The Role of Neurobiological Bases of Dyadic Emotion Regulation in the Development of Psychopathology: Cross-Brain Associations Between Parents and Children

Erin L. Ratliff, Kara L. Kerr, Kelly T. Cosgrove, W. Kyle Simmons, Amanda Sheffield Morris

Research output: Contribution to journalReview articlepeer-review

Abstract

Daily interactions between parents and children play a large role in children’s emotional development and mental health. Thus, it is important to investigate the neural mechanisms underlying this association within the context of these dyadic social interactions. We suggest that examining cross-brain associations, coordinated brain responses, among parents and children increases our understanding of patterns of social and emotion-related processes that occur during parent–child interactions, which may influence the development of child emotion regulation and psychopathology. Therefore, we extend the Parent–Child Emotion Regulation Dynamics Model (Morris et al., in: Cole and Hollenstein (eds) Dynamics of emotion regulation: A matter of time, Taylor & Francis, 2018) to include cross-brain associations involved in dyadic emotion regulation during parent–child social emotional interactions and discuss how this model can inform future research and its broader applications.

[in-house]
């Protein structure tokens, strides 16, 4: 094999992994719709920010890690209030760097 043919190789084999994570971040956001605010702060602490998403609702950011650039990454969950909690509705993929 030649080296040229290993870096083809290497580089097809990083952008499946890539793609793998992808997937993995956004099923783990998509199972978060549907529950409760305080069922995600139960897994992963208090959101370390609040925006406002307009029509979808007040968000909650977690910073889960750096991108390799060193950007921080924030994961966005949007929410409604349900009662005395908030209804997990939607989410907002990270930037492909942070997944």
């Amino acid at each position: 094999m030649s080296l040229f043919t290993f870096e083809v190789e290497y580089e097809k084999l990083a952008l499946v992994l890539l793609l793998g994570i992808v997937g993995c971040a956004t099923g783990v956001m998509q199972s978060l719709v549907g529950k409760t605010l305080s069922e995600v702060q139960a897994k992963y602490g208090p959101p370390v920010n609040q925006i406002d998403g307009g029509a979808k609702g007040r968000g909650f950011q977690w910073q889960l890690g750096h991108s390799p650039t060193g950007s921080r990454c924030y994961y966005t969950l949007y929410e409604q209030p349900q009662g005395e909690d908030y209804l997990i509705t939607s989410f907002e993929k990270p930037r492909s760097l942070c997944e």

Original languageEnglish
Pages (from-to)5-18
Number of pages14
JournalClinical Child and Family Psychology Review
Volume25
Issue number1
DOIs
StateAccepted/In press - 2022

Keywords

  • Cross-brain associations
  • Cross-brain connectivity
  • Emotion regulation
  • Inter-brain synchrony
  • Parent–child relationship
  • Psychopathology

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